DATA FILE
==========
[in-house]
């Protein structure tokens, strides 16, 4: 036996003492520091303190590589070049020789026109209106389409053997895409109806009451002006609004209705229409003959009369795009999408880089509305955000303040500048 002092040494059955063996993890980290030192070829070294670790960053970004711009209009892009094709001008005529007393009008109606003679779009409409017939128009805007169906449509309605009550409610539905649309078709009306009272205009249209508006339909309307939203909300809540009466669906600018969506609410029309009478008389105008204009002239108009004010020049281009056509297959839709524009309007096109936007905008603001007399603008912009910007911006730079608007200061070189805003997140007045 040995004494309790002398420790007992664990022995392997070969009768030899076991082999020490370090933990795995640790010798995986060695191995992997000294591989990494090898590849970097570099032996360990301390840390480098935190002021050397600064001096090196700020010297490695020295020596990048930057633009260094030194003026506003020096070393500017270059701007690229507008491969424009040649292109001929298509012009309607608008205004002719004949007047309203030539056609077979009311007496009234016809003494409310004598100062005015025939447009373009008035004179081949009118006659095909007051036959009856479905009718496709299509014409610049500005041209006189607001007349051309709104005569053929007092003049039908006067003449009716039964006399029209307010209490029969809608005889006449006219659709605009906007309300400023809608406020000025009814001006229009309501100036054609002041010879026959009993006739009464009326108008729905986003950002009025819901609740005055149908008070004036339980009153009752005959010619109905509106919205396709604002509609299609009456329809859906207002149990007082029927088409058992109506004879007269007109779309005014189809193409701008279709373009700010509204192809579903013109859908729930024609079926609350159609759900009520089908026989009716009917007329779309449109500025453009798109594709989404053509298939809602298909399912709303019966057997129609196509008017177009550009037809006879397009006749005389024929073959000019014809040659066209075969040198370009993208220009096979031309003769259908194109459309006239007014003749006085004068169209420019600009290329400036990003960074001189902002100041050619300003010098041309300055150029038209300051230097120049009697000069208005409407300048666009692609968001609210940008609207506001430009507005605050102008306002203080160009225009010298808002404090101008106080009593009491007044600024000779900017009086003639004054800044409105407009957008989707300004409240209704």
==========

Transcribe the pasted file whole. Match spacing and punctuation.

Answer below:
[in-house]
């Protein structure tokens, strides 16, 4: 036996003492520091303190590589070049020789026109209106389409053997895409109806009451002006609004209705229409003959009369795009999408880089509305955000303040500048 002092040494059955063996993890980290030192070829070294670790960053970004711009209009892009094709001008005529007393009008109606003679779009409409017939128009805007169906449509309605009550409610539905649309078709009306009272205009249209508006339909309307939203909300809540009466669906600018969506609410029309009478008389105008204009002239108009004010020049281009056509297959839709524009309007096109936007905008603001007399603008912009910007911006730079608007200061070189805003997140007045 040995004494309790002398420790007992664990022995392997070969009768030899076991082999020490370090933990795995640790010798995986060695191995992997000294591989990494090898590849970097570099032996360990301390840390480098935190002021050397600064001096090196700020010297490695020295020596990048930057633009260094030194003026506003020096070393500017270059701007690229507008491969424009040649292109001929298509012009309607608008205004002719004949007047309203030539056609077979009311007496009234016809003494409310004598100062005015025939447009373009008035004179081949009118006659095909007051036959009856479905009718496709299509014409610049500005041209006189607001007349051309709104005569053929007092003049039908006067003449009716039964006399029209307010209490029969809608005889006449006219659709605009906007309300400023809608406020000025009814001006229009309501100036054609002041010879026959009993006739009464009326108008729905986003950002009025819901609740005055149908008070004036339980009153009752005959010619109905509106919205396709604002509609299609009456329809859906207002149990007082029927088409058992109506004879007269007109779309005014189809193409701008279709373009700010509204192809579903013109859908729930024609079926609350159609759900009520089908026989009716009917007329779309449109500025453009798109594709989404053509298939809602298909399912709303019966057997129609196509008017177009550009037809006879397009006749005389024929073959000019014809040659066209075969040198370009993208220009096979031309003769259908194109459309006239007014003749006085004068169209420019600009290329400036990003960074001189902002100041050619300003010098041309300055150029038209300051230097120049009697000069208005409407300048666009692609968001609210940008609207506001430009507005605050102008306002203080160009225009010298808002404090101008106080009593009491007044600024000779900017009086003639004054800044409105407009957008989707300004409240209704």